Antique English Furniture - Woods, Walnut

Walnut, an attractive light brown wood with distinctive dark patterns, came into use in the later years of the seventeenth century. Much of it was grown in England, but the imported French variety was usually preferred because it was better marked. The esteemed markings or figurings are to be found when a tree is cut across the base where the roots start to spread, and at the point (the crotch) where a branch springs from the main stem. The equally popular burr wood (marked with innumerable tiny dark curls) is found near burrs or lumps by clusters of knots.

Although a certain amount of furniture was made from walnut in the solid piece, it was used mainly in the form of a very thin sheet-veneer. This was glued down on to the main carcass of the piece; the carcass usually being constructed of pinewood (deal) or oak. The use of veneers enabled the craftsmen to select the best-marked portions and arrange them in patterns; a familiar form being known as 'quartering', where four successively cut rectangular pieces are laid on a surface so that their markings coincide evenly. Equally popular were 'oysters', circular pieces cut across a branch.

A severe winter in 1709 was responsible for the destruction of a great number of walnut trees in Europe, and was followed by the French prohibiting the export of the wood. To replace this source of supply, the American variety of the tree, which was already being sent to England in increasing quantities, was used instead. American walnut is not unlike European, and often cannot be distinguished from it. Some of it is quite free from markings, and this variety is often mistaken for mahogany when used in pieces of furniture made at the time mahogany was being introduced-about 1730-40.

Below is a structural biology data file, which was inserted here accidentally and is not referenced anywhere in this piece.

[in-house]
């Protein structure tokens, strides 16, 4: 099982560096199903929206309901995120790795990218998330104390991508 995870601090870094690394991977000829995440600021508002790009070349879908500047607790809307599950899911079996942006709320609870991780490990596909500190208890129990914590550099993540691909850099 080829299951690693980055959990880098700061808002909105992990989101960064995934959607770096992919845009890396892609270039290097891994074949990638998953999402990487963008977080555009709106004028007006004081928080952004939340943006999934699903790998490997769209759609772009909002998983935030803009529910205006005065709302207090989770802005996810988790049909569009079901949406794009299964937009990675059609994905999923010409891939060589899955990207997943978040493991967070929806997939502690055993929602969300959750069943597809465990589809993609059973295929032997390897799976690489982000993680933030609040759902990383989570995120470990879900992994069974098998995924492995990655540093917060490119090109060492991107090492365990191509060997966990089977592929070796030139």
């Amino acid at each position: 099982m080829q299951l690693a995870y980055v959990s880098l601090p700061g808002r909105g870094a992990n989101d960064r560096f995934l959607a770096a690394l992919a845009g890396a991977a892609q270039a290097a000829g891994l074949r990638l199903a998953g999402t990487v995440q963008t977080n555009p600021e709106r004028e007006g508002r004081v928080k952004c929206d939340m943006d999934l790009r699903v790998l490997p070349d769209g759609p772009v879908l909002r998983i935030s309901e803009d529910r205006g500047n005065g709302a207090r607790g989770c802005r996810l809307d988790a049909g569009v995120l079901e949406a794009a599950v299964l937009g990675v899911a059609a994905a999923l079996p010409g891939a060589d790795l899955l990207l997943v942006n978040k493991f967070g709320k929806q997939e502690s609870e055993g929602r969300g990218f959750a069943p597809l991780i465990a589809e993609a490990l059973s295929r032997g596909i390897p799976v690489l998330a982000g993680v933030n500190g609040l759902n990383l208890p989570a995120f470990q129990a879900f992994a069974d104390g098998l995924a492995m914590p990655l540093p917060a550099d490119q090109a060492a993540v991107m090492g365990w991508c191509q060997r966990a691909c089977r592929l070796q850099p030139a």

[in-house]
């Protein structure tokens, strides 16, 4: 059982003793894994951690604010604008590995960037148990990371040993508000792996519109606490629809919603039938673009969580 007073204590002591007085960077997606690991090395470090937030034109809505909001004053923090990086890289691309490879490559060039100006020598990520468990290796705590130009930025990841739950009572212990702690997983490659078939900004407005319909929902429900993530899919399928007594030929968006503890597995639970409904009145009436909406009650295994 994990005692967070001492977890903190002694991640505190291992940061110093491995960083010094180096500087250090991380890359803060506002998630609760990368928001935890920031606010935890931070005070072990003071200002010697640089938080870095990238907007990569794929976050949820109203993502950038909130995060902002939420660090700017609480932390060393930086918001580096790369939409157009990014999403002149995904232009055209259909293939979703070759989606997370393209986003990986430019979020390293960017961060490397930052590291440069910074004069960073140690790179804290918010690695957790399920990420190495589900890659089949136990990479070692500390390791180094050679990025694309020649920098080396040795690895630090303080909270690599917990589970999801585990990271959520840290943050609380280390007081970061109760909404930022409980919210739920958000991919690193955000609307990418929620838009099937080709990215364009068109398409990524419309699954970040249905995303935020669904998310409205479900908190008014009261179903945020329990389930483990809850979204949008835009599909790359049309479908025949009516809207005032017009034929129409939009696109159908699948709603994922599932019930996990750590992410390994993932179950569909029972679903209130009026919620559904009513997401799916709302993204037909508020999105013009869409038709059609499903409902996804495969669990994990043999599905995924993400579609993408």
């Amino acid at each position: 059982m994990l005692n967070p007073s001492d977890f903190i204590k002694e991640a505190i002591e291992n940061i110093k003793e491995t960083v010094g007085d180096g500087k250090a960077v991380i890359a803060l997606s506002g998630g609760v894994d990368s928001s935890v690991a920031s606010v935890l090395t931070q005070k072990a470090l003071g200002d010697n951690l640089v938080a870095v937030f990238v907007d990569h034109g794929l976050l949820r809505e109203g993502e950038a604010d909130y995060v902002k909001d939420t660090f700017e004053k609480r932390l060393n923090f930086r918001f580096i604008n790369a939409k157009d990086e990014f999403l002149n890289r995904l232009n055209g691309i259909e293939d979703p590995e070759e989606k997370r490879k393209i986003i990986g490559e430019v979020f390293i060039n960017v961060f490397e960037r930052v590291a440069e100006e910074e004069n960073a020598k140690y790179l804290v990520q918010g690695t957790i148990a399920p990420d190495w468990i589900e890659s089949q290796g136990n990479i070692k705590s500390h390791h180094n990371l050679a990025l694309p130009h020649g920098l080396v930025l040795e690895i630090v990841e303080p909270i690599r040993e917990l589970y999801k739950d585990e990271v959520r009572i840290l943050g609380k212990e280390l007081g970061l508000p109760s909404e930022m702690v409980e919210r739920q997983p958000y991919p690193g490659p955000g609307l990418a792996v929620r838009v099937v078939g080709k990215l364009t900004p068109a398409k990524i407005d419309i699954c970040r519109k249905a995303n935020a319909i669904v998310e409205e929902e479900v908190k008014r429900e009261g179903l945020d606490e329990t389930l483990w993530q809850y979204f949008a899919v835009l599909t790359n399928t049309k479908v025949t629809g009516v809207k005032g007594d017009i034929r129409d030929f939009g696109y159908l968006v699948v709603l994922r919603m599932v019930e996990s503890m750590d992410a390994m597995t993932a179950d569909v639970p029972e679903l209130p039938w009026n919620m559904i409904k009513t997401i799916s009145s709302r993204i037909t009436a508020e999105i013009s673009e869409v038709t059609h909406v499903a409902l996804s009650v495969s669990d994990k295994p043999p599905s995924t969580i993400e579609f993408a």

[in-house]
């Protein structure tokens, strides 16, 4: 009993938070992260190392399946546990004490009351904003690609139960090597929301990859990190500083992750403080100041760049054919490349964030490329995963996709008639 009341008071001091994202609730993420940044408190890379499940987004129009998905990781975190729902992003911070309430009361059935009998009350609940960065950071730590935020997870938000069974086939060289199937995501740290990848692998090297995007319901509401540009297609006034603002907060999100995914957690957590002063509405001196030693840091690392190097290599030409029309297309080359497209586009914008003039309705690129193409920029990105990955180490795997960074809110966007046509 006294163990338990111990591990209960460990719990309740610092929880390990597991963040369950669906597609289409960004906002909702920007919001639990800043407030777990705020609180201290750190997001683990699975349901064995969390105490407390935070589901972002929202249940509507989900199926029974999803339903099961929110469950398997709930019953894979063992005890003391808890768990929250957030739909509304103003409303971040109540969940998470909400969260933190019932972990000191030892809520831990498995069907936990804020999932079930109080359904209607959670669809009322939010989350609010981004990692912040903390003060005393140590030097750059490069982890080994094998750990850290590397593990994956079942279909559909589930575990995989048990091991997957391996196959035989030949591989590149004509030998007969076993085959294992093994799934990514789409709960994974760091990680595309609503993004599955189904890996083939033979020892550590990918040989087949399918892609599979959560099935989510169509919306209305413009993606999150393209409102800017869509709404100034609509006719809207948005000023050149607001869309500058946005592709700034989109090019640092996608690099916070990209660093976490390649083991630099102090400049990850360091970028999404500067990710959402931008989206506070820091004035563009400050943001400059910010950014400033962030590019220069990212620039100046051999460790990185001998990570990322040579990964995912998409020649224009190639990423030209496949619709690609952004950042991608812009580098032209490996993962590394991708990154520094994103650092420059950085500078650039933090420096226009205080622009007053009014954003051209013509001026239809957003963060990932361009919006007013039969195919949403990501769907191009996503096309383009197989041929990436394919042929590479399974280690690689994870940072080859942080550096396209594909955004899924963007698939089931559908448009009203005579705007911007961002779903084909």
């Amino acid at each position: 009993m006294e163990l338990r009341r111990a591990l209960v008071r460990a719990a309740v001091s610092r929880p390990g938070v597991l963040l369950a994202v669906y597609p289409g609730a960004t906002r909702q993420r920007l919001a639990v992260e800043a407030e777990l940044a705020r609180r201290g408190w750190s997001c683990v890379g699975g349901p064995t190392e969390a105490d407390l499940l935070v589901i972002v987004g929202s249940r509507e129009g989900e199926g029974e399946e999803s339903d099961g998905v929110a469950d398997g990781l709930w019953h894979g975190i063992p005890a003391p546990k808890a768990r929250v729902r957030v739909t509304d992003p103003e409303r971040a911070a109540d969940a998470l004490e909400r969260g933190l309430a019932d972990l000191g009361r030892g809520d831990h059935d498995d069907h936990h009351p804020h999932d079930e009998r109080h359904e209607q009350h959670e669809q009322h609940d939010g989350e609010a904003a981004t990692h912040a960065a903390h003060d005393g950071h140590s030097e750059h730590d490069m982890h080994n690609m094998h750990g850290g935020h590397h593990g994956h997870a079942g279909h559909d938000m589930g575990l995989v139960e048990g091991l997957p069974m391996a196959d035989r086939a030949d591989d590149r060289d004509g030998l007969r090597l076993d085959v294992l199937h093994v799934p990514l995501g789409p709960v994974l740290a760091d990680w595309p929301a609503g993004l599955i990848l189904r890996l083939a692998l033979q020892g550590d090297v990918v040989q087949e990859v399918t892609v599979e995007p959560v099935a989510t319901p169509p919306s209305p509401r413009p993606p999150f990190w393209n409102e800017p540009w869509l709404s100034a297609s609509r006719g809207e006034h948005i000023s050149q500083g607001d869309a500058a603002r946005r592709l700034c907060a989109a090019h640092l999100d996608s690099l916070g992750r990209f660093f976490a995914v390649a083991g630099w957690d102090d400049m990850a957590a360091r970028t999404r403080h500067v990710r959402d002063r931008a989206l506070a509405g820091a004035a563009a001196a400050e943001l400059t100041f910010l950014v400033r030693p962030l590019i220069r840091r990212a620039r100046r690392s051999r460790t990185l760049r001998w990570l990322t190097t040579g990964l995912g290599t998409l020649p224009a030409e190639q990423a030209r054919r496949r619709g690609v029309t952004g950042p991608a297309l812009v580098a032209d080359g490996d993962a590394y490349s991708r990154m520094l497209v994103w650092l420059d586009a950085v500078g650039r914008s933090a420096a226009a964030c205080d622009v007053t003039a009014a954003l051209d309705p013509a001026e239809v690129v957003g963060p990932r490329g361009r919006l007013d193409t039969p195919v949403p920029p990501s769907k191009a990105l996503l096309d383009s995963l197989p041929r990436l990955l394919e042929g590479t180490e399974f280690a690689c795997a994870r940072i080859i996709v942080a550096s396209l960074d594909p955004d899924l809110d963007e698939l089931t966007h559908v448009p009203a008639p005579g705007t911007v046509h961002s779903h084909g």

The use of walnut declined quickly when the merits of mahogany were brought to notice, and it is rarely found in furniture made after 1740 until it came into fashion once more about a hundred years later. Then, it was used, as before, in the form of veneers on cabinets, tables and. other pieces, and in the solid for chairs. These latter have come into rapidly increasing favour during the past fifteen years, and while pre-1939 they could be bought for a matter of a few dollars a set, will now cost something nearer $ 100 for six.

Walnut furniture of the late seventeenth and early eighteenth centuries is not easy to find. Veneered pieces were extremely popular in the late 1920's and fetched high prices. This fact proved an irresistible temptation to a large number of skilful cabinet-makers, who attempted to make the supply meet the demand and poured out large quantities of fakes of varying merit. The best of them are very difficult to detect; the poorest were so badly made (in a vain attempt to make them look as though they had suffered 200 or more years of handling) that they have mostly fallen to pieces. Apart from making fakes entirely from new timber, much ingenuity was exercised in making them from bits of old furniture that were then worthless. This deception calls for a lot of knowledge to detect it. Walnut furniture must be bought with caution, and, preferably, from a trusted source.

At one time Queen Anne walnut furniture was very popular in the United States, but it was soon found that central-heated rooms caused glue to dry up and veneer to fall off in an alarming manner. Consequently, veneered furniture is no longer looked on with affection in America.

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